In this review and in a separate anonymous feedback you sent us you have belittled your peers, the staff, the curriculum and the speakers. You seem to have closed yourself off to the learning ever-present in the world around you. That is a huge loss. We urge you to do better.

    Think you're smarter than your peers? Our class this year was stellar. We hope you took time to engage, debate and learn from them.

    Unimpressed with the leaders and organizations you met during this program, including the World Bank, United Nations Foundation, or Aspen Institute (to quote your review)? Why? These are leading global institutions. What should exist in their place? How could you be part of transforming them?

    Engage constructively and with integrity. Your direct feedback to us was deeply disrespectful (including cursing at program staff) and anonymous. Own your opinions. Don't write things you wouldn't put your name on. Stand behind what you believe. The world needs that.  

    Finally, we will certainly keep your comments about food and museums in mind for next year. We visit both the food trucks and the American History Museum because earlier generations of Scholars loved those experiences. And it’s a long-standing and popular tradition to have Ethiopian food on the last night!

    We’ve run this program for the past 12 years, and more broadly engaged over 100,000 youth since we were founded by students at Yale after 9/11, because we believe so deeply in the power of young leaders to transform our world. That includes you. We hope you’ll keep exploring issues you care about, learn from those around you, engage critically, and do great things. Our faith in you is unwavering.
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  • Sara-GS AlumniSara-GS Alumni 1 replies0 threads New Member
    This review is not reflective of my experience at all. I absolutely loved being with a tenacious, considerate, and respectful cohort for an intensive two week deep dive into international relations and global citizenship. The days were full of workshops, discussions, sightseeing, and hands-on activities that made the time fly by. The intensity of the program makes the panel discussions more intriguing. By the end of two weeks, I made friends from all over the country and learned how to turn my concerns into actions in a respectful, constructive manner. I am truly grateful for my experience with Global Scholar and can extend the lessons I learned into my thoughts, words, and everyday actions.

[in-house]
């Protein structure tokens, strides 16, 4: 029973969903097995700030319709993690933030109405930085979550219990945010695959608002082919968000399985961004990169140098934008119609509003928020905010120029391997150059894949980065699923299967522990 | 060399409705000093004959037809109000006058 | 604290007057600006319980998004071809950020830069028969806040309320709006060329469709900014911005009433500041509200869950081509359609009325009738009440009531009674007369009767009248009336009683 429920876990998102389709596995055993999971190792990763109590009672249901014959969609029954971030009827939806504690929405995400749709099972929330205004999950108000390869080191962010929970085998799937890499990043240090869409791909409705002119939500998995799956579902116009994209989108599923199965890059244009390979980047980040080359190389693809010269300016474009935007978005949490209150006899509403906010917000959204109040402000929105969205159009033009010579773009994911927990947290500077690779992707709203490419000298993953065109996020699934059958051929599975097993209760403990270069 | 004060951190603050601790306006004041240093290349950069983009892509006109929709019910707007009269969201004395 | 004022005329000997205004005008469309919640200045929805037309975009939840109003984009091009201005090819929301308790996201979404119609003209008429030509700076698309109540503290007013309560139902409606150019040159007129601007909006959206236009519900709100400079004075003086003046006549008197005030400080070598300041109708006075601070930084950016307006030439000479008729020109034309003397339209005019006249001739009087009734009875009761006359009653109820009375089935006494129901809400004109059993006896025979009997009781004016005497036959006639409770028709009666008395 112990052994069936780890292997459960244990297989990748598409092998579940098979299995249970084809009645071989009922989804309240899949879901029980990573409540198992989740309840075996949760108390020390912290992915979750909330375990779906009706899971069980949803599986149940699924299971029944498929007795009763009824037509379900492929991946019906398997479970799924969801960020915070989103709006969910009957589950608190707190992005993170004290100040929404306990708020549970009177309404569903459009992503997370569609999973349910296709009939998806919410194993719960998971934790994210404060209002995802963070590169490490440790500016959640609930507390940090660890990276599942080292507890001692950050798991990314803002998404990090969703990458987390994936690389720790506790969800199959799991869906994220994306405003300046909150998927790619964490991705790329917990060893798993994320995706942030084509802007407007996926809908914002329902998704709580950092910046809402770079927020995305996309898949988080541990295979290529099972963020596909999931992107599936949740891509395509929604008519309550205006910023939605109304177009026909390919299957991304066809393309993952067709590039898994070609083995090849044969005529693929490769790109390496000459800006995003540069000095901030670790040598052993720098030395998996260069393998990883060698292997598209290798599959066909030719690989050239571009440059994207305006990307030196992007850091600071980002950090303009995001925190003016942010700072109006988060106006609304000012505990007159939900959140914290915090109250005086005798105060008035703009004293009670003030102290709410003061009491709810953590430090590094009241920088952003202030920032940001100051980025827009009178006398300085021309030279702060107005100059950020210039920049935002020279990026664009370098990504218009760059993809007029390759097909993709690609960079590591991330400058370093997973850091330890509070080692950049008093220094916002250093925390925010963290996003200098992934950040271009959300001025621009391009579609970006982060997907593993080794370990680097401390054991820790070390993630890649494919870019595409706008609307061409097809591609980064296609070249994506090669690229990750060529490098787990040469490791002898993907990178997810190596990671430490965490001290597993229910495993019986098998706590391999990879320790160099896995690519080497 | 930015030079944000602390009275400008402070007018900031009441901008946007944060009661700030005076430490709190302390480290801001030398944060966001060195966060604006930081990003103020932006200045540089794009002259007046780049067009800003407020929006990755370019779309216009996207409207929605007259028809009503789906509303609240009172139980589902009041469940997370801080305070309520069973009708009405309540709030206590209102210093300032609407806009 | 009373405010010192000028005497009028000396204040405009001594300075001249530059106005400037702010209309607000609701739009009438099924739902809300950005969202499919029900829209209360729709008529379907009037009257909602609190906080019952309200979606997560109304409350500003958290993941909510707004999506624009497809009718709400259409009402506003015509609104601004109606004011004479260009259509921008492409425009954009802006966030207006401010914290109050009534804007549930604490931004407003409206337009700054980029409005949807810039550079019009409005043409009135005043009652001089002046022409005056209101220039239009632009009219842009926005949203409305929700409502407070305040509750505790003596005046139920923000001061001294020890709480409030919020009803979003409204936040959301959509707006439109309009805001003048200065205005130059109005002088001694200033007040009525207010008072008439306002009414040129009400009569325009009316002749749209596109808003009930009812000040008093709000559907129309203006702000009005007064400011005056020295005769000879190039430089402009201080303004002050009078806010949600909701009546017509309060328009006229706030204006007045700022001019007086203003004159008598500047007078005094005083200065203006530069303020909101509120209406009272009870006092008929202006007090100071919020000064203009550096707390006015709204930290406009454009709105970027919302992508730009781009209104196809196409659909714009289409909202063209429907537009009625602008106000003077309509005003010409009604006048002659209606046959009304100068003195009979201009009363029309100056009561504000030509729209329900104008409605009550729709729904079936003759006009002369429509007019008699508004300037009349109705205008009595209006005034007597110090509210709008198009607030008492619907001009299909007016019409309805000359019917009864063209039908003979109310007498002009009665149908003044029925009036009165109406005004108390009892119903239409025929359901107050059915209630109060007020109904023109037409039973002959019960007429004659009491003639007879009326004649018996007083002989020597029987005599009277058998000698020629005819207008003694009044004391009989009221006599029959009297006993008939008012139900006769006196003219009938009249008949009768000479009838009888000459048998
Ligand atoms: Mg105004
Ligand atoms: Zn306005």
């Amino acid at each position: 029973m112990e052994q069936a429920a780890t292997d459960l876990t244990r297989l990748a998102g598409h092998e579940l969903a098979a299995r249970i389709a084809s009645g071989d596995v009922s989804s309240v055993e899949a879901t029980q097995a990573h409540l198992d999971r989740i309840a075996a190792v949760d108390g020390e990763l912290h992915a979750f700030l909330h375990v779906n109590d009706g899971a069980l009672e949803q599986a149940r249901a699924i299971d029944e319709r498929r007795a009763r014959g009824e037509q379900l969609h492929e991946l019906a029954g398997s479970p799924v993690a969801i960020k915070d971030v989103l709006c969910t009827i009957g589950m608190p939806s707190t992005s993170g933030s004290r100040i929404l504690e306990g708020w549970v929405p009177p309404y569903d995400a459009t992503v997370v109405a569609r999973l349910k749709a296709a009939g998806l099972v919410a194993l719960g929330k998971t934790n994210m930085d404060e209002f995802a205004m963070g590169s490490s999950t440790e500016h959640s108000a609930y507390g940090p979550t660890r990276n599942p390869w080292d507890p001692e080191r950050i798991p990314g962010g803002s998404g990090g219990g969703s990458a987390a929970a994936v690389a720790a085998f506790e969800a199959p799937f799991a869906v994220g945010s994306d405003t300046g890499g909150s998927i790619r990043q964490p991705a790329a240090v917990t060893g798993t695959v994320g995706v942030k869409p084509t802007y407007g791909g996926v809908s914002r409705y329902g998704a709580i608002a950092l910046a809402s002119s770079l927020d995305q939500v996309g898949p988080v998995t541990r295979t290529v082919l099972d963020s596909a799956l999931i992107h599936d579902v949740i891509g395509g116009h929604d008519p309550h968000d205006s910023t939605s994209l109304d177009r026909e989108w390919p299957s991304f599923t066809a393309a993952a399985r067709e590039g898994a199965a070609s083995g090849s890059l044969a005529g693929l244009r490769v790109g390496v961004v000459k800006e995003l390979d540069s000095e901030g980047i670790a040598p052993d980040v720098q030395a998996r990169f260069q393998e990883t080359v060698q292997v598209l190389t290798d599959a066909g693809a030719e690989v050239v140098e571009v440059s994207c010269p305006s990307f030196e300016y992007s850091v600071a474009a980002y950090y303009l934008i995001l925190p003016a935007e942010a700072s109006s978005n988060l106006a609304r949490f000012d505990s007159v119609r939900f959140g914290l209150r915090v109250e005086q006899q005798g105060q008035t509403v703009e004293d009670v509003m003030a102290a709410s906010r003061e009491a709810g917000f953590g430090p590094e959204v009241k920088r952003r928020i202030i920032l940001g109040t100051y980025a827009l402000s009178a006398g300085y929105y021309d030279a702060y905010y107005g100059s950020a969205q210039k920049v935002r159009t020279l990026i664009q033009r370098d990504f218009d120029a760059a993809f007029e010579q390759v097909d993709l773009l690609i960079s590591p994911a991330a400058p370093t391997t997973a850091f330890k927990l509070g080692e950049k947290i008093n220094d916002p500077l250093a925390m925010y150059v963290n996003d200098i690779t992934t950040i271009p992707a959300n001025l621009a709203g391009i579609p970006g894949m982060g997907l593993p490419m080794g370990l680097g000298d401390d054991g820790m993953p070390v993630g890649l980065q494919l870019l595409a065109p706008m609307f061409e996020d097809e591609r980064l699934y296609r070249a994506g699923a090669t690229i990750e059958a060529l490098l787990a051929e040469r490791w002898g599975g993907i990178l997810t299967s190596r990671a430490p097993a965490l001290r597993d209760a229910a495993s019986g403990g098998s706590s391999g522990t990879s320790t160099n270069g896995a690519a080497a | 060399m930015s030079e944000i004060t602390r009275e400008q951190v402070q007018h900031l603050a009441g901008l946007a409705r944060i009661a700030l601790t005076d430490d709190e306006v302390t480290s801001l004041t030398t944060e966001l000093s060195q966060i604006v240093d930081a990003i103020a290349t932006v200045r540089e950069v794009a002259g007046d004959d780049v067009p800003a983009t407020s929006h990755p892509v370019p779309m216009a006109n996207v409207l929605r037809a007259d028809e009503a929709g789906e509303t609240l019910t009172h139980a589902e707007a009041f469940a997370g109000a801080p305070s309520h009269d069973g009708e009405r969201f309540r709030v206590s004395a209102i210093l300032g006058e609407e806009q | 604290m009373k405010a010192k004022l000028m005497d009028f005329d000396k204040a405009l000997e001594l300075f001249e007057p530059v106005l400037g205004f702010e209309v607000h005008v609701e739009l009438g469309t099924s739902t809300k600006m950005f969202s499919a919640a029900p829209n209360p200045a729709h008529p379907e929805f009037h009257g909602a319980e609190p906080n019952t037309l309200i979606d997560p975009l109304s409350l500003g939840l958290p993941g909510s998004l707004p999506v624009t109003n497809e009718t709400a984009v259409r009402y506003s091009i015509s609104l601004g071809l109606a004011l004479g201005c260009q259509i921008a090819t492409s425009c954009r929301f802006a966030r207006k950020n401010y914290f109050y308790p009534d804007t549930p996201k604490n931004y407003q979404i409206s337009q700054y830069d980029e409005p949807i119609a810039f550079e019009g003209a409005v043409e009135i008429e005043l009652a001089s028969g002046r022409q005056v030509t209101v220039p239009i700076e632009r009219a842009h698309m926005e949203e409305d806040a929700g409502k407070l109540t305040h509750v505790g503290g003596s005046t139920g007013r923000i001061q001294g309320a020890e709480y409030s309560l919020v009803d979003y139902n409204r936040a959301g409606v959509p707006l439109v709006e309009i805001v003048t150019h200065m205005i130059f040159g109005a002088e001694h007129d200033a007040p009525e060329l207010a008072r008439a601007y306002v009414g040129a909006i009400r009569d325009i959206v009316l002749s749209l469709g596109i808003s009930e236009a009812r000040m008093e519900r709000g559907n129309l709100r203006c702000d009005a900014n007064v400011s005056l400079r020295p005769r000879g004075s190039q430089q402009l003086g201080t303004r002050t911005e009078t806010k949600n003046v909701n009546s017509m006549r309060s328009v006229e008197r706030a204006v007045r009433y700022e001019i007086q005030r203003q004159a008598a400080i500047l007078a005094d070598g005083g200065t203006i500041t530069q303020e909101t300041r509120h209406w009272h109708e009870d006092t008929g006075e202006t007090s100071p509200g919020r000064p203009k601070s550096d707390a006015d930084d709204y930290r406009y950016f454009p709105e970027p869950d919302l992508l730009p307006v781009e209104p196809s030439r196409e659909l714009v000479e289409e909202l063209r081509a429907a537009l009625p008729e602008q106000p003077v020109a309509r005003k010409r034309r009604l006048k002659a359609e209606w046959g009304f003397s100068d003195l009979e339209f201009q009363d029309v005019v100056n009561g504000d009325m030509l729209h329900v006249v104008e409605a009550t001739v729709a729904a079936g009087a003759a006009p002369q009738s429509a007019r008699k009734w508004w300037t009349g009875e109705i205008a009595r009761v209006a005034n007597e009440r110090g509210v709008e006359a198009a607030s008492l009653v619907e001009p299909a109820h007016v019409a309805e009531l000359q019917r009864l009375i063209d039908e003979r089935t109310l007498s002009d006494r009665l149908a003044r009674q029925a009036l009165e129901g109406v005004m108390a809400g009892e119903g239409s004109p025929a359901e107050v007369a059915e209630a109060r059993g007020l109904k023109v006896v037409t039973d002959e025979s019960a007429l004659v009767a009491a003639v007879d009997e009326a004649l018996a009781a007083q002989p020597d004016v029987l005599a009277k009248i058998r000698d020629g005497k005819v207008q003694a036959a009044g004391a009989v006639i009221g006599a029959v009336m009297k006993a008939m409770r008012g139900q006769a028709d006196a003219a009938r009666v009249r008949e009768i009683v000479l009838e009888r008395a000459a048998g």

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  • gsalum2019gsalum2019 1 replies0 threads New Member
    This review severely overemphasizes the program's shortcomings and underestimates its advantages. I found the vast majority of the sessions we attended to be highly informative and interesting - we got to speak with industry experts at the Aspen Institute, the State Department, and more, all of whom were more than happy to teach us about the intricacies of their work and who served as valuable connections. The reviewer also mischaracterized some of the supposedly less interesting places we visited - yes, the World Bank was underwhelming, but that led to a very productive discussion about the role of the World Bank in developing economies and encouraged us to question the institutions of power we've long viewed as static and unchanging. The Action Lab sessions were also outstanding. I initially was skeptical about the idea of skill-building workshops, which sound trite and overdone, but in the end I was blown away by the quality of the activities we participated in and discussions we held. I ended up learning not just about the outside world but about myself and the importance of the decisions I make.